During one of your initial sessions with your attorney, she will undoubtedly sit you down and explain how the laws that govern your case apply to your situation.
If after listening to what she has to say, or perhaps midway through the discussion, you may start to dislike and disagree with what you are being told about the likely outcome of your case.
And if you conclude the law isn’t fair—or at least not fair to you—take comfort in knowing that your conclusions are not that far off the mark. Sometimes when the law is applied to a specific set of facts the outcome is not fair.
Divorce law is rife with examples that support this point. Forget about your case for a moment and let’s look at the case of Mr. and Mrs. Jones.
Most states will allow a spouse to file for divorce after being separated for a designated period of time. There is a one-year separation requirement in North Carolina. That means if Mr. Jones moves out of the house and stays gone for one year, he can file for divorce and although Mrs. Jones may not want a divorce, there is nothing she can do to stop it.
Is it fair that after spending the best years of her life as a devoted and loving spouse Mr. Jones can unilaterally take the steps needed to dissolve their marriage?
Is it fair that Mr. Jones can force Mrs. Jones to break a vow that she is committed to keeping?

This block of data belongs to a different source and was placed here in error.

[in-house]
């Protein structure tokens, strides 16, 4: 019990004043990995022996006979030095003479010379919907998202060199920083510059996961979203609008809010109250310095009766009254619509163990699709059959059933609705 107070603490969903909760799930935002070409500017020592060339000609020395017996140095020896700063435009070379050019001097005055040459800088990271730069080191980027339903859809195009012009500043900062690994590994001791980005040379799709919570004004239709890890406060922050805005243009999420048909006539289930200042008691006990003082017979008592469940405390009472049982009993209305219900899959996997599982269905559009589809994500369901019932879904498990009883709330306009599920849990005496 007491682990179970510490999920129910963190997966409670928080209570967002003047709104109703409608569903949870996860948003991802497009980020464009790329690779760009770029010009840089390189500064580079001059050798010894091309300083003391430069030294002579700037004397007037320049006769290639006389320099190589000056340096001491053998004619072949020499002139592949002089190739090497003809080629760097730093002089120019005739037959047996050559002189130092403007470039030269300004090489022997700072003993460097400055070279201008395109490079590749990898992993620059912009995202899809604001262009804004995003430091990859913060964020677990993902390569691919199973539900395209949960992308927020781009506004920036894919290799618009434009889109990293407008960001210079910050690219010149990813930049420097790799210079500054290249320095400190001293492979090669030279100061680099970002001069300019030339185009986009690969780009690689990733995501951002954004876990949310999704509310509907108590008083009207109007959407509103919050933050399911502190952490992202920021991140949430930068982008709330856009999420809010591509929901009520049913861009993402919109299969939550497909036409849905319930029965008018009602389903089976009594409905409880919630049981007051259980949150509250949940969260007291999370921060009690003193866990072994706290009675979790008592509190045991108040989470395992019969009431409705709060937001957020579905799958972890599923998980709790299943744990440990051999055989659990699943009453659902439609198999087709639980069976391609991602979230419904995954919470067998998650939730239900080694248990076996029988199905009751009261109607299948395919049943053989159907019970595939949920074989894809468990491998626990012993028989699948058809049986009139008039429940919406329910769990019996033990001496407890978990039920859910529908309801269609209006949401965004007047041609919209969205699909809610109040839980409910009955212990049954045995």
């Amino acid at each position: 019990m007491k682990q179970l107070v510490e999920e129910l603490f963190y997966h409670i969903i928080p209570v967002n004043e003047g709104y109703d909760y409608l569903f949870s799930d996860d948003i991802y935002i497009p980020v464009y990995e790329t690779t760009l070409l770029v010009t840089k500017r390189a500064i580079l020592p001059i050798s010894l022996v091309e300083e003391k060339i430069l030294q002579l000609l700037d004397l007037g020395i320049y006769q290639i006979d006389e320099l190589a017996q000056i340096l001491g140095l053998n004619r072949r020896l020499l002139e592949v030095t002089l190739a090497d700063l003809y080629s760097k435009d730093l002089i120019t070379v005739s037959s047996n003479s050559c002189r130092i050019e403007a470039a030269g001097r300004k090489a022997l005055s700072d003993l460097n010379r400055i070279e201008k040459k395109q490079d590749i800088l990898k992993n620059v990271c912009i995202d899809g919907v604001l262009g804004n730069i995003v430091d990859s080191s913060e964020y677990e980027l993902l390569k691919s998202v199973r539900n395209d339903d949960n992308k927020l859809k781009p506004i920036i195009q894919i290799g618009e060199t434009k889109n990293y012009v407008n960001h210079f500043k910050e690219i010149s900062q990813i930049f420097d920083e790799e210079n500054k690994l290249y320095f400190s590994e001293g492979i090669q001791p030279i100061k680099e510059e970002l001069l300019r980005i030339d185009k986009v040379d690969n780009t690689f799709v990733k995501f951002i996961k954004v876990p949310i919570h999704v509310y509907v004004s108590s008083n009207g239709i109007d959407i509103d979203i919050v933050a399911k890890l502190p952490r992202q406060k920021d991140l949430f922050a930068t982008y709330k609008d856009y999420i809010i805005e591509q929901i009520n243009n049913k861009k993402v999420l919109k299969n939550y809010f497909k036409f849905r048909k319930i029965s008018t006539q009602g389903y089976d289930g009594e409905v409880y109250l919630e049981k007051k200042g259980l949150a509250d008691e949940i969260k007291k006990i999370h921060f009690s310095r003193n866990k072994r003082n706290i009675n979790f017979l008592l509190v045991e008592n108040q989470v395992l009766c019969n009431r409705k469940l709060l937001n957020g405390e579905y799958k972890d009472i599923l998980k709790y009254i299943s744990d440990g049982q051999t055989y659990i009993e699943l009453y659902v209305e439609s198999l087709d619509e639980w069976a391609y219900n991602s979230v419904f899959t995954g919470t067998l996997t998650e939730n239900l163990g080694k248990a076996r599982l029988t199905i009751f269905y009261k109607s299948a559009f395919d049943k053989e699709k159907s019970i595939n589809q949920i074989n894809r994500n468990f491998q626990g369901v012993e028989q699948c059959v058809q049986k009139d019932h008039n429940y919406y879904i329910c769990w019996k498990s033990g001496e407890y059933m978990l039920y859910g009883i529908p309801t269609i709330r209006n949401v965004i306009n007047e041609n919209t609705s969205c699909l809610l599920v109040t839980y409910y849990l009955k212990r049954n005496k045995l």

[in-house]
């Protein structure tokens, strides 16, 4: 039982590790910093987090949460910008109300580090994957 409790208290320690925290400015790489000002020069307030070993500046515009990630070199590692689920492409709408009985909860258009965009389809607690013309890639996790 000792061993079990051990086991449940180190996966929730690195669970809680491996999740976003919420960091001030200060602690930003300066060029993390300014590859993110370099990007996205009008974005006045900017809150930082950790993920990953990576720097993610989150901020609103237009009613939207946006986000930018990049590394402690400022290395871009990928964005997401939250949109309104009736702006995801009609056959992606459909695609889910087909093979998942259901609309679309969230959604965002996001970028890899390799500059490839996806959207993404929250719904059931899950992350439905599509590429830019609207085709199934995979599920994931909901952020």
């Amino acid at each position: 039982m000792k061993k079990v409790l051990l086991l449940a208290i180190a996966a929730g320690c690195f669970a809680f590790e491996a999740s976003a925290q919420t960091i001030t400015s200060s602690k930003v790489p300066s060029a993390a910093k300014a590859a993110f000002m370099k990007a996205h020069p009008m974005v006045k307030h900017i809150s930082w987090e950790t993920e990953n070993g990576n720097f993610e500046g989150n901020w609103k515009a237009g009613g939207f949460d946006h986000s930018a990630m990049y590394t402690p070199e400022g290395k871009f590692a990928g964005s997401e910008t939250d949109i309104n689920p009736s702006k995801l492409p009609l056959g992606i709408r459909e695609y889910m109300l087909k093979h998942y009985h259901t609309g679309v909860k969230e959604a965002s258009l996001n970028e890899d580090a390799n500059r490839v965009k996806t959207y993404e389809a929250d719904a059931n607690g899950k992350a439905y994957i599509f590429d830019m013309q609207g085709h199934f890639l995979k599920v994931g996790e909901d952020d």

No. Of course it isn’t.
But the divorce law was not intended to be fair to Mrs. Jones, or even to Mr. Jones for that matter. The law was enacted to maintain order by providing a practical, uniform and relatively efficient way to dissolve marriages. Mrs. Jones may not agree with this assessment since she is the one who wants to remain married, but do you think she would feel differently if she were the one who wanted the divorce? If she were the one seeking the divorce, do you think she would think it was fair that she could not get a divorce without Mr. Jones consent?
Mr. and Mrs. Jones are seeking different outcomes, King Solomon could not draft a law they both thought was fair. That is the reason our legal system doesn’t concern itself with “Did the application of the law lead to an outcome that everyone thought was fair?” Rather it is founded on a broader more objective inquiry: “Was the law applied fairly and everyone treated the same under the law?”
And that is where your lawyer comes in. No, she can’t control the ultimate outcome of the case or guarantee that you get everything you want. What she can do is work hard to ensure that the judge is fair in applying the law to the facts of your case and she can zealously pursue the best possible outcome under the circumstances.
With that said, at the end of the day, once you have had your day in court and the judge rules on your case, if you find that you are still questioning the fairness of what has happened to you, perhaps you can find some solace in knowing that while the legal system in this country is far from perfect, it is considered by many to be the best and fairest system in the world.
Photo Credit: Visual Hunt